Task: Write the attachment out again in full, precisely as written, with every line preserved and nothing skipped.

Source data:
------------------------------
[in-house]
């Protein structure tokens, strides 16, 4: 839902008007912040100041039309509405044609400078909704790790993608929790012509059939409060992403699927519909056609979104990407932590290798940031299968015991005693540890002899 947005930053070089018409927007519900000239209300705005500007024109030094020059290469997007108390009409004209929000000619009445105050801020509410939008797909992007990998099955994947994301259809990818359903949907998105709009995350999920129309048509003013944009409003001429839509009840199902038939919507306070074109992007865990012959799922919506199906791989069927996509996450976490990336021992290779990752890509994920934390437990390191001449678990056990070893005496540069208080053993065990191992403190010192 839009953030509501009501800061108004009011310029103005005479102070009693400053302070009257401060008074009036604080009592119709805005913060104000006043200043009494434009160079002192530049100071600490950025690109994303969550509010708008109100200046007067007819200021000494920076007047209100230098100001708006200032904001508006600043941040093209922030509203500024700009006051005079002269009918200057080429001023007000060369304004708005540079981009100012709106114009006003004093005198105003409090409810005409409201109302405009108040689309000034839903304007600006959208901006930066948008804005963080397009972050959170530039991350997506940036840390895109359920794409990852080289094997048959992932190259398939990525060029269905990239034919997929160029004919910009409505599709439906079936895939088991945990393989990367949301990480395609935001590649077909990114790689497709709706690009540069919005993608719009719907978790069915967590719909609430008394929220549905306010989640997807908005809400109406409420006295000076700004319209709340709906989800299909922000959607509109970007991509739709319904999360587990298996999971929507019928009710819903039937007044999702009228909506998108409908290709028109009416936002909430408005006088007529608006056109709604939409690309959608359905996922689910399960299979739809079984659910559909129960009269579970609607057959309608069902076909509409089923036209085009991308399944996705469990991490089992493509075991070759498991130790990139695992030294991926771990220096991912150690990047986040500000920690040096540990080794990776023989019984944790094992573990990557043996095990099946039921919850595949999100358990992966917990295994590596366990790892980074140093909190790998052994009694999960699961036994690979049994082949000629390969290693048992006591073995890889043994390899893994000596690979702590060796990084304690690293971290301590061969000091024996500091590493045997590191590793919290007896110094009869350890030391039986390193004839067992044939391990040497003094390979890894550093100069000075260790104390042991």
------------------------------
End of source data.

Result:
[in-house]
């Protein structure tokens, strides 16, 4: 839902008007912040100041039309509405044609400078909704790790993608929790012509059939409060992403699927519909056609979104990407932590290798940031299968015991005693540890002899 947005930053070089018409927007519900000239209300705005500007024109030094020059290469997007108390009409004209929000000619009445105050801020509410939008797909992007990998099955994947994301259809990818359903949907998105709009995350999920129309048509003013944009409003001429839509009840199902038939919507306070074109992007865990012959799922919506199906791989069927996509996450976490990336021992290779990752890509994920934390437990390191001449678990056990070893005496540069208080053993065990191992403190010192 839009953030509501009501800061108004009011310029103005005479102070009693400053302070009257401060008074009036604080009592119709805005913060104000006043200043009494434009160079002192530049100071600490950025690109994303969550509010708008109100200046007067007819200021000494920076007047209100230098100001708006200032904001508006600043941040093209922030509203500024700009006051005079002269009918200057080429001023007000060369304004708005540079981009100012709106114009006003004093005198105003409090409810005409409201109302405009108040689309000034839903304007600006959208901006930066948008804005963080397009972050959170530039991350997506940036840390895109359920794409990852080289094997048959992932190259398939990525060029269905990239034919997929160029004919910009409505599709439906079936895939088991945990393989990367949301990480395609935001590649077909990114790689497709709706690009540069919005993608719009719907978790069915967590719909609430008394929220549905306010989640997807908005809400109406409420006295000076700004319209709340709906989800299909922000959607509109970007991509739709319904999360587990298996999971929507019928009710819903039937007044999702009228909506998108409908290709028109009416936002909430408005006088007529608006056109709604939409690309959608359905996922689910399960299979739809079984659910559909129960009269579970609607057959309608069902076909509409089923036209085009991308399944996705469990991490089992493509075991070759498991130790990139695992030294991926771990220096991912150690990047986040500000920690040096540990080794990776023989019984944790094992573990990557043996095990099946039921919850595949999100358990992966917990295994590596366990790892980074140093909190790998052994009694999960699961036994690979049994082949000629390969290693048992006591073995890889043994390899893994000596690979702590060796990084304690690293971290301590061969000091024996500091590493045997590191590793919290007896110094009869350890030391039986390193004839067992044939391990040497003094390979890894550093100069000075260790104390042991």